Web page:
The North Sea oil-and-gas sector has been a cornerstone of UK industry for 50 years. At its peak in 1999, the UK was producing more than three million barrels of oil a day. Whilst this has gradually declined to around a million barrels, the complex array of infrastructure needed to support the industry is largely still in place. At present, there are around 470 oil rigs, 10,000km of pipeline, and 5,000 oil wells in the North Sea.
Extracting any remaining oil from many older wells has become economically marginal and they now need to be taken out of service. Under current rules, oil companies are responsible for removing all the structures they place on the seafloor, and are required to submit a plan for dismantling, reusing, recycling, and disposing of all structures and waste at the well site. This process is known as decommissioning.
It is estimated that decommissioning all the UK’s North Sea operations – a highly complex and challenging operation – could take 30 to 40 years and cost the industry and the UK Government anything from £35 billion to £100bn.
For many rigs, complete removal can be the most straightforward operation. Here, the rig frame is cut just below the seafloor and lifted to the surface as a single piece. However, during the industry’s rapid expansion in the 1970s, many rigs were installed with little thought given to how they would be removed. This lack of foresight resulted in the construction of some extremely large structures whose removal is considered dangerous and perhaps not even possible in some cases, particularly for structures located in deep water or those built from concrete, known as gravity-based structures.
In the late 1990s, concerns associated with removing such structures were widely recognised amongst the industry, academics and government, resulting in the adoption of a regulation under the Convention for the Protection of the Marine Environment of the North-East Atlantic (the Ospar Convention) which states structures must be fully removed at the end of their lives. The regulation does allow for oil companies to apply for derogations to leave certain structures in place. However, for derogations to even be considered, the structure must fall within a strict set of requirements. These include: pre-1999 construction, steel constructions weighing more than 10,000 tonnes and gravity-based structures.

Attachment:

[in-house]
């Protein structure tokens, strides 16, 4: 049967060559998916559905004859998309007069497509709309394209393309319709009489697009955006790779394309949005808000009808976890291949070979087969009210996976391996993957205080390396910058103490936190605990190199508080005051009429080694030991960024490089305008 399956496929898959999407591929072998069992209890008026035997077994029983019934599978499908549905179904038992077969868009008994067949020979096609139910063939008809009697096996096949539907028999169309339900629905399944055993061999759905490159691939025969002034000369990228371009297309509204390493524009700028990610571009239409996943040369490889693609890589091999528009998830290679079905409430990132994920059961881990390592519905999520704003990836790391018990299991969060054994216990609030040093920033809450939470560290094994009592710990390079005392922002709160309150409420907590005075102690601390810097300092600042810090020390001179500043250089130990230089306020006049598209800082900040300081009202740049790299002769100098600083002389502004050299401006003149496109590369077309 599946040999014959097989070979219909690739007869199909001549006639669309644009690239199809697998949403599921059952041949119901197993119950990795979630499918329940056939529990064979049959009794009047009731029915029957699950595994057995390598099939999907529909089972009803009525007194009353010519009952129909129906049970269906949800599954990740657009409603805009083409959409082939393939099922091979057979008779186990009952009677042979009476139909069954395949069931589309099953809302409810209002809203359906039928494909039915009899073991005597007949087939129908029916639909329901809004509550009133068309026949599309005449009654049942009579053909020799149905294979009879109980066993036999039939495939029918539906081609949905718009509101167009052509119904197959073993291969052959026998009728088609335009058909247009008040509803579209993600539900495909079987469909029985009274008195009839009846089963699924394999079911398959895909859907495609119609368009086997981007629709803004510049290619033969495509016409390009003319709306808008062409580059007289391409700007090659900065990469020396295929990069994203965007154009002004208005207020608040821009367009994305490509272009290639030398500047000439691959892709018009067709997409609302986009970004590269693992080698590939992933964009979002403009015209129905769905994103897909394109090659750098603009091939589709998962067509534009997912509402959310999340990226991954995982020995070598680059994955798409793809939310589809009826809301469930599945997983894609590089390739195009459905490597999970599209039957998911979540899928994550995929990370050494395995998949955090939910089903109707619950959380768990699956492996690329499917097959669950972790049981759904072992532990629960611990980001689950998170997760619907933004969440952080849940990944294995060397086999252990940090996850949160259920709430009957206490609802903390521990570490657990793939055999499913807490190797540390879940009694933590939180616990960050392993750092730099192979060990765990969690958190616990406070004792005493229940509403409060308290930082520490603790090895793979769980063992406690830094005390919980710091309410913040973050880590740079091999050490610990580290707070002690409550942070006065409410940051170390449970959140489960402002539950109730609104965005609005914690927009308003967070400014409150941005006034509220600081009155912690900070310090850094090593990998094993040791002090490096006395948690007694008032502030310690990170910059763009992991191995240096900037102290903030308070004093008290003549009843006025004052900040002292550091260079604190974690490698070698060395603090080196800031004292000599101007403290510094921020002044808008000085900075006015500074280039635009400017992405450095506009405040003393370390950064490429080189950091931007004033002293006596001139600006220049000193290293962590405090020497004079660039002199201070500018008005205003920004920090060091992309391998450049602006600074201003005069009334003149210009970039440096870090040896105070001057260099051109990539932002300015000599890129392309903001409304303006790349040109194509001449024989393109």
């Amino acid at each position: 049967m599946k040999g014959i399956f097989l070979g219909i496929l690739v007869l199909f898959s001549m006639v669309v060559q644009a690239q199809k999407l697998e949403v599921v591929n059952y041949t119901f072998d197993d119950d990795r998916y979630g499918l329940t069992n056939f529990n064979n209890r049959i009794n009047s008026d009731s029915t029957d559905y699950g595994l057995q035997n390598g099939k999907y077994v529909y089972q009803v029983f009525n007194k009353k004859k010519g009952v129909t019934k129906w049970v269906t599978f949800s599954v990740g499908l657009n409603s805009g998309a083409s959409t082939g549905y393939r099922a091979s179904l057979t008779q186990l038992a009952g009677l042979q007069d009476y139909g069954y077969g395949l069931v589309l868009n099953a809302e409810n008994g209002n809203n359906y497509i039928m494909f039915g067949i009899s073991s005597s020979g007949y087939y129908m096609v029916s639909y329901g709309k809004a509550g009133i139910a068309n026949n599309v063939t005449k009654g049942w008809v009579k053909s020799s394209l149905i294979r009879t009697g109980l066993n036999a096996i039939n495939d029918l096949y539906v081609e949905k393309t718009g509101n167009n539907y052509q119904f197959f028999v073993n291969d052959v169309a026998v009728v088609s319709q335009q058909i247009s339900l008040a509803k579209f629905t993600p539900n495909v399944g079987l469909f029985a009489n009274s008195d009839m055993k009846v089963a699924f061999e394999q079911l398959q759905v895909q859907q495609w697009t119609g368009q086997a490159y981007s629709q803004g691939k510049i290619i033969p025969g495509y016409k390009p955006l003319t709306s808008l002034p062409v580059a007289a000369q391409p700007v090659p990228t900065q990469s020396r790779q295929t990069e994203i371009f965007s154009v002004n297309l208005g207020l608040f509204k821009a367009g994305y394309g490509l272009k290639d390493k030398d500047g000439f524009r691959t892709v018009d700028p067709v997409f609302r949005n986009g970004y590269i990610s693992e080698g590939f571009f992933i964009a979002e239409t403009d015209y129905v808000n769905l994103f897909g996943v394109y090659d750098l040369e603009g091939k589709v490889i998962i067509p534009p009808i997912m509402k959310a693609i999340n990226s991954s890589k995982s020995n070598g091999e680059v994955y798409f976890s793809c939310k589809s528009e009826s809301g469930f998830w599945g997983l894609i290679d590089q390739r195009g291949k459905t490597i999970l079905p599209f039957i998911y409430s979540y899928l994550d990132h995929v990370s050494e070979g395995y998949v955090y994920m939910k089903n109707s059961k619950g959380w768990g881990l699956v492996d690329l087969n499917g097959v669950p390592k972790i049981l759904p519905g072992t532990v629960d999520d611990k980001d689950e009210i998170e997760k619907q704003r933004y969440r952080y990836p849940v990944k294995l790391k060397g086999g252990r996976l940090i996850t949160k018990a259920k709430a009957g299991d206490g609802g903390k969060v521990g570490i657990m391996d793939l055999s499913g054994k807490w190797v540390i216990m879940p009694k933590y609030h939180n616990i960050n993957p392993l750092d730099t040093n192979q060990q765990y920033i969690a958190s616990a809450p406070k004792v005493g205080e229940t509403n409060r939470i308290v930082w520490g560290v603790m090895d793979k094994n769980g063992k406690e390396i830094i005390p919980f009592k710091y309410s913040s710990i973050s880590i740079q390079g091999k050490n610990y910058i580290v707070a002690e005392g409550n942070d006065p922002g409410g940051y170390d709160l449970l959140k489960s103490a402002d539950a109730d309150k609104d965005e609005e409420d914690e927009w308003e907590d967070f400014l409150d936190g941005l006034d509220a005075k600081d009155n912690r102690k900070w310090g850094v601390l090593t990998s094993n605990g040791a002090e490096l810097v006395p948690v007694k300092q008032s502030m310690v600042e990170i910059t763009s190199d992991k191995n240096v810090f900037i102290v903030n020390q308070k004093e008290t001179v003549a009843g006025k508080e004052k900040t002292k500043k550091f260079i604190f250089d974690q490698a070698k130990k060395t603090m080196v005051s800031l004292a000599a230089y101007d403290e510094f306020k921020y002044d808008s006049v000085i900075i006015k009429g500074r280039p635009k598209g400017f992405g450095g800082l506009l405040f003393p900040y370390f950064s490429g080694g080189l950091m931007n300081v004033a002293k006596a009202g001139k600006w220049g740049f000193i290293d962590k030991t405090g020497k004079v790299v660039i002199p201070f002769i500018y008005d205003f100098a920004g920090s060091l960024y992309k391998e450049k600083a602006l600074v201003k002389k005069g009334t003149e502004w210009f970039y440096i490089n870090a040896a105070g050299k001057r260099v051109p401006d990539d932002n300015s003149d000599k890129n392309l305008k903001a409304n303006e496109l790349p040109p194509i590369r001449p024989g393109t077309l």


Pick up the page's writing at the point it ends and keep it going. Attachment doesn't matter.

The question is, is this strict removal policy the right approach? Could more flexibility on the application of Ospar derogations lead to better environmental outcomes and cost savings for the taxpayer? Taking a more pragmatic stance might mean that some rigs are retained as artificial reefs as has happened in the United States, Brunei and Malaysia. Repurposing old rigs into reefs has been shown to increase marine species diversity and biomass, in some cases up to thirtyfold. In the North Sea, minke whale, white-beaked dolphin, killer whale, pilot whales and particularly harbour porpoises are commonly seen around rigs.
The Scottish Wildlife Trust has proposed a percentage of the billions in savings generated from taking a more pragmatic, case-by-case approach to decommissioning could be placed in a marine stewardship fund to support marine conservation and research. This would create a triple-win: savings to the operator and taxpayer; enhanced (albeit modified) marine life around old structures; and a significant fund for better stewardship of our seas. At a time when resources for marine conservation and research face an uncertain future, such a national fund could be very timely.
Jonny Hughes is chief executive of the Scottish Wildlife Trust. Follow him on Twitter @JonnyEcology